At the age of 18, Rob Matte was a student, a competitive cyclist and an outgoing person with lots of friends. Then he fell into an emotional dark hole. For years Matte tried just about every treatment available for depression--antidepressant drugs, talk therapy and even 18 rounds of shock therapy. Nothing worked. All but two long-suffering friends had abandoned him. Relations with his family were strained. He had no interests and no job, and he spent most of his days in bed. He had began to think that the only way out was suicide.

Then in 2002, eight years after he was diagnosed with depression, Matte agreed to be a guinea pig for neurosurgeon Andres Lozano and Dr. Helen Mayberg at the Rotman Research Institute at Baycrest Centre and Toronto Western Hospital, who were testing a radical new treatment for depression called deep-brain stimulation. They implanted four electrodes deep into Matte's brain, ran wires down to his chest and hooked them up to a battery inserted under the skin. When they pressed a button, imparting a current to Matte's brain, it was as if a fog had cleared. "The operating room got brighter," he says. "It was like all the lights and colors got more vivid." Mood improvements soon followed. "I'm physically well," says Matte. "I'm feeling stronger. I'm able to do things." Matte has returned to his job as a laboratory technician.

For all the progress in drugs and talk therapy in the past two decades, one in five patients suffering from depression and obsessive-compulsive disorder--an estimated 50 million people in all--fail to respond to any of these treatments. Deep-brain stimulation is emerging as a potentially powerful alternative treatment. The idea behind DBS is that some patients suffering from mental illnesses show hyperactivity in some part of their brains. A small dose of electric current dampens neural activity, the theory goes, alleviating the problem as easily as turning on a light.

Doctors have had a long fascination with the notion of putting mental patients under the knife. Trephining, the 5,000-year-old practice of drilling big holes in the skull, was thought to release demons. The prefrontal lobotomy--which involved severing the nerve fibers that connected the frontal lobes with the thalamus, a region that processes sensory information--was widely performed on schizophrenics and paranoics and 1930s and 1940s, and in the 1950s was even used on homosexuals, unruly children and violent sociopaths. Doctors in the United States and Canada still practice psychosurgery on a few dozen patients a year--usually the most severe cases of obsessive-compulsive disorder and depression. Brain-imaging technology allows surgeons to pinpoint the exact location of hyperactivity in the brain and burn them with radiation. Although this procedure doesn't turn patients into zombies, as the lobotomy did, they carry the risk of stroke, infection and in some cases personality change. Deep-brain stimulation has one big advantage over radiation: it causes no permanent damage, and it is completely reversible.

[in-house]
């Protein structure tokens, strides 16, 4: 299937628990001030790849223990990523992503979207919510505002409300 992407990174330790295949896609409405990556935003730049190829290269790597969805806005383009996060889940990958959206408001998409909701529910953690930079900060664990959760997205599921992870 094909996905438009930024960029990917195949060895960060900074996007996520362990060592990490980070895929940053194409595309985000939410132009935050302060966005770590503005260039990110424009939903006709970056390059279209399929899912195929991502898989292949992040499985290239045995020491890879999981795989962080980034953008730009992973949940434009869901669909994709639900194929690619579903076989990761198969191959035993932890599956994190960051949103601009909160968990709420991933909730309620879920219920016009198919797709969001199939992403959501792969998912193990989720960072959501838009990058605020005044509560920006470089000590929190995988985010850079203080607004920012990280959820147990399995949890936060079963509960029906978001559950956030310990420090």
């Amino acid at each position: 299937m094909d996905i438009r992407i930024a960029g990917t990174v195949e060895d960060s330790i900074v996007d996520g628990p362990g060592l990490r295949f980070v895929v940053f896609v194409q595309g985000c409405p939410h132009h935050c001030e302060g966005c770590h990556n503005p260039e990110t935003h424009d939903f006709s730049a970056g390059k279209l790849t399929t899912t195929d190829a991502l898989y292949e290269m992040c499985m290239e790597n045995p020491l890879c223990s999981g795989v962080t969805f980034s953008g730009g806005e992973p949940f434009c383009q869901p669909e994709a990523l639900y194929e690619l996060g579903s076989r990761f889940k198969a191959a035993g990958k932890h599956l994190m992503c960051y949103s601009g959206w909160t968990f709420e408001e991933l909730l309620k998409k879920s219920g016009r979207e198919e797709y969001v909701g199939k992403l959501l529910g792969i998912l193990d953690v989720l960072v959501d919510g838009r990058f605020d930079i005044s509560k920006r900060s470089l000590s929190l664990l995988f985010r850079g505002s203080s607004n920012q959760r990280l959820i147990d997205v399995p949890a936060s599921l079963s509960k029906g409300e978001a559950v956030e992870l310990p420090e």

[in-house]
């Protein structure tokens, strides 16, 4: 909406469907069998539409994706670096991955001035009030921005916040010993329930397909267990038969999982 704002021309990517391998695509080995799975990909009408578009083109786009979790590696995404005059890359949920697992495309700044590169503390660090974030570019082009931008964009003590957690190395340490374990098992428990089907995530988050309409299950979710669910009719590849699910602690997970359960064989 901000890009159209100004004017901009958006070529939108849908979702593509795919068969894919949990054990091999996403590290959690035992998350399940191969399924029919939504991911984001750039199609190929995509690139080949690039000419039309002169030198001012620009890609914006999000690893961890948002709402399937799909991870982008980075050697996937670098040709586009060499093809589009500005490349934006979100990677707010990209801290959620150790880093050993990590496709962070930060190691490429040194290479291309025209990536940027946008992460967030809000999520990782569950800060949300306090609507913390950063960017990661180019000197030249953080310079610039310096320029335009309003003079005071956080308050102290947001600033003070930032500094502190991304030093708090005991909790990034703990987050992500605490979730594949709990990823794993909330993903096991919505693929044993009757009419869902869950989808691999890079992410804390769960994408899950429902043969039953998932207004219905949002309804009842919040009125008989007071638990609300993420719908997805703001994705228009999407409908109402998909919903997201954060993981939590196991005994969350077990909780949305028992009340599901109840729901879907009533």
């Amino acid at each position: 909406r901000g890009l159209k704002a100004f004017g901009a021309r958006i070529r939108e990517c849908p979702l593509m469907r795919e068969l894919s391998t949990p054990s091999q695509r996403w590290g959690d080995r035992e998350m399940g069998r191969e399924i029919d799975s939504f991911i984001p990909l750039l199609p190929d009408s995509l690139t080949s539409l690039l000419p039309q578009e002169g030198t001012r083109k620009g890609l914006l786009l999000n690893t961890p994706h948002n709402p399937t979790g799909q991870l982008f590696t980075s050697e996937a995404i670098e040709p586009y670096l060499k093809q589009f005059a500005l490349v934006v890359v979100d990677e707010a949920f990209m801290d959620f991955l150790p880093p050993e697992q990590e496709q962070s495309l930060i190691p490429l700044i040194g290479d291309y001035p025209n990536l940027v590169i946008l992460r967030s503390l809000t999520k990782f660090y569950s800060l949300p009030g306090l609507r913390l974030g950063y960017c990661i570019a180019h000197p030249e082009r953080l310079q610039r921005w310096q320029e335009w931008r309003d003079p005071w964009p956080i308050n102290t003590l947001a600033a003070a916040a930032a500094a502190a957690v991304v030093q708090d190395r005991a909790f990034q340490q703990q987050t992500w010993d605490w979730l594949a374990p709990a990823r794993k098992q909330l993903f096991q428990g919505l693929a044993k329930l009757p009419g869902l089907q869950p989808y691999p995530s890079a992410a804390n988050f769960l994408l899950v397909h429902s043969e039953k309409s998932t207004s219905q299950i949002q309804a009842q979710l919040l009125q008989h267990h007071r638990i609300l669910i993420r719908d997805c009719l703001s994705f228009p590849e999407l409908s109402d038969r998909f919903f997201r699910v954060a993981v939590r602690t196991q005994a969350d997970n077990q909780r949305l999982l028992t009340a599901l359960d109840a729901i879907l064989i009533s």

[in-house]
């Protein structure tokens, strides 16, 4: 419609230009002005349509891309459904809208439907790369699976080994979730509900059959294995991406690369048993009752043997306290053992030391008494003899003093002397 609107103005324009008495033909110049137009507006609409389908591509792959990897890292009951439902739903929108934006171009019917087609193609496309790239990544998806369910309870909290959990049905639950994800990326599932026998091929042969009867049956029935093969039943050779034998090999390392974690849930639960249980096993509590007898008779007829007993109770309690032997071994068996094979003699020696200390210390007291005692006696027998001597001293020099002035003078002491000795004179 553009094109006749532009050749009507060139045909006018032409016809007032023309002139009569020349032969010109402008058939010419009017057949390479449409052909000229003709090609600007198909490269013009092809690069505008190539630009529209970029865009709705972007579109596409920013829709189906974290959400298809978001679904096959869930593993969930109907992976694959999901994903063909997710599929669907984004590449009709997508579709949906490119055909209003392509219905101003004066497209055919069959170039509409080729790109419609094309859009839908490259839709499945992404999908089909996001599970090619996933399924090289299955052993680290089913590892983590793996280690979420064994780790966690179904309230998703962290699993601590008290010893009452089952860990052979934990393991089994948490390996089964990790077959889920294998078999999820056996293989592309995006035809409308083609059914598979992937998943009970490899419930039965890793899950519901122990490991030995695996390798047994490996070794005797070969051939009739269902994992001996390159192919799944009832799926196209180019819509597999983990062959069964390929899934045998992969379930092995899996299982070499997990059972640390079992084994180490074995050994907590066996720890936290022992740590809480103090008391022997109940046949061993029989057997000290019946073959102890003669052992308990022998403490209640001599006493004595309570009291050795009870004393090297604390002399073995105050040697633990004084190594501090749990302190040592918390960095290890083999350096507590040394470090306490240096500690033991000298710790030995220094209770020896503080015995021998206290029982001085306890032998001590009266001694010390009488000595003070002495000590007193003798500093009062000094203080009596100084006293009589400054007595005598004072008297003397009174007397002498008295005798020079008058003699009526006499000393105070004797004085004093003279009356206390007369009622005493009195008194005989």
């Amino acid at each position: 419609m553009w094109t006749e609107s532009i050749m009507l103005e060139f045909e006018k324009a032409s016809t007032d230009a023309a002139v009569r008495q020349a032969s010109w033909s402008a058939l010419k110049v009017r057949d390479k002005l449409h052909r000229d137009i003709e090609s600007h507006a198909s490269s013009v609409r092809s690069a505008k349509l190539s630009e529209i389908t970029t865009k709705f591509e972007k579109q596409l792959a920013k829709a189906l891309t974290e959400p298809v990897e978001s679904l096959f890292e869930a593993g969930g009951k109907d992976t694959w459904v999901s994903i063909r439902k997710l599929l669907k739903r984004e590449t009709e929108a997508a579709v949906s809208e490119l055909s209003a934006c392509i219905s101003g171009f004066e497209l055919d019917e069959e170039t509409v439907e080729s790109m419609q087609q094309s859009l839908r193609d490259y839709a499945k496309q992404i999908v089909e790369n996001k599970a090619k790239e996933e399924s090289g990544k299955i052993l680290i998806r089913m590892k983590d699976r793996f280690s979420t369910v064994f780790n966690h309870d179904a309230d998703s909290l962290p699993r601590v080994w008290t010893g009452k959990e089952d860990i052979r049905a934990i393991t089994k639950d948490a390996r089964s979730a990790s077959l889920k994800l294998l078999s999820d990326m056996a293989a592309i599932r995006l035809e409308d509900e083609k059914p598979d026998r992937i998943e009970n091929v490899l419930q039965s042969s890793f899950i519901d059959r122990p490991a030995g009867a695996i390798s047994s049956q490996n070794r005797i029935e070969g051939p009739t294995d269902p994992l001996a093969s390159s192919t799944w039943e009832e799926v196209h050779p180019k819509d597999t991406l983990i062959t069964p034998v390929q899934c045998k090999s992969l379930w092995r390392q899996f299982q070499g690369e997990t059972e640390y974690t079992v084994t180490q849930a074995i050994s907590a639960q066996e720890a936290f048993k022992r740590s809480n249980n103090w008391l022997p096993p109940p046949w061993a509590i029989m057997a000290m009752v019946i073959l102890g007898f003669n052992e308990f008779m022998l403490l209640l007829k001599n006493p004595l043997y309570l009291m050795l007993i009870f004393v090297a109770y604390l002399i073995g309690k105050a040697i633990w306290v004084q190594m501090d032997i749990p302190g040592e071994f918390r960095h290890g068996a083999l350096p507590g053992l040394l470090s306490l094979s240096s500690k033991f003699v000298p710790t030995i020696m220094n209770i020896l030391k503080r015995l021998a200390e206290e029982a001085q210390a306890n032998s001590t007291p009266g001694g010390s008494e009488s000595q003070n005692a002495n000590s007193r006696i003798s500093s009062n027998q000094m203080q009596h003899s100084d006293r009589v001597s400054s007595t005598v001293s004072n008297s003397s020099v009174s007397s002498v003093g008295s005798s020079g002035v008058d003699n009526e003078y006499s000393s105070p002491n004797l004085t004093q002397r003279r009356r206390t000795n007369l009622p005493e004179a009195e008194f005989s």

DBS was first used in the 1960s to treat people with chronic pain, and in the 1990s doctors began using the technology to treat Parkinson's patients. In 1998, Dr. Bart Nuttin at the Catholic University of Leuven, Belgium, performed the first DBS surgery for patients with obsessive-compulsive disorder. A 39-year-old female patient who had suffered from extreme OCD for more than 20 years was relieved of anxiety and obsessive thinking as soon as the DBS was switched on. After two weeks, her parents reported that 90 percent of her compulsive behavior had ceased; on average, there was a 50 percent improvement in patient's symptoms after the procedure.

Although the use of DBS to treat depression is in the early stages, the results are promising. Lozano and Mayberg, who published their research earlier this month in the journal Neuron, treated six subjects who had failed all other forms of therapy. Jean Harris, 50, had suffered from depression for years. In one six-month stretch, she would bathe and change her clothes only before her weekly visits to the doctor. A few hours after the procedure, she went home and clipped her hedges. A year after the electrodes were first implanted, Harris, Matte and two other subjects who responded to the treatment are still free from the debilitating effects of their depression. Two subjects failed to respond to the treatment.

Despite these results, most psychologists remain hostile to the idea of psychosurgery. "It is quite damaging to the individual to say that the problem lies within their head," says Peter Kinderman, a psychologist at the University of Liverpool. Besides, DBS carries a small risk of infection. Rob Matte had to have the procedure done a second time after the first caused such a severe infection that doctors put him on an antibiotic drip for eight months. The procedure itself it no picnic either. "It's probably the most painful thing, physically, that I've had done to me," says Matte. "You have to be awake for the whole procedure. They give a local anesthetic, but they can't freeze your skull, like they freeze your skin." Another downside is that DBS requires a good jolt of current, which means the battery can run out in five months.

Because nobody really knows what causes depression, some neuroscientists argue that it's foolish not to keep an open mind about treatments--especially when it comes to the most severe cases. "These people are desperate," says Nuttin. "Some of them are suicidal. If you can operate on someone who will die of cancer, then nobody has problems with that. So if, from a psychiatric disorder, a patient's life is in danger, why not do an operation for that?" For people like Matte, who fall through the cracks, at least now there's an option.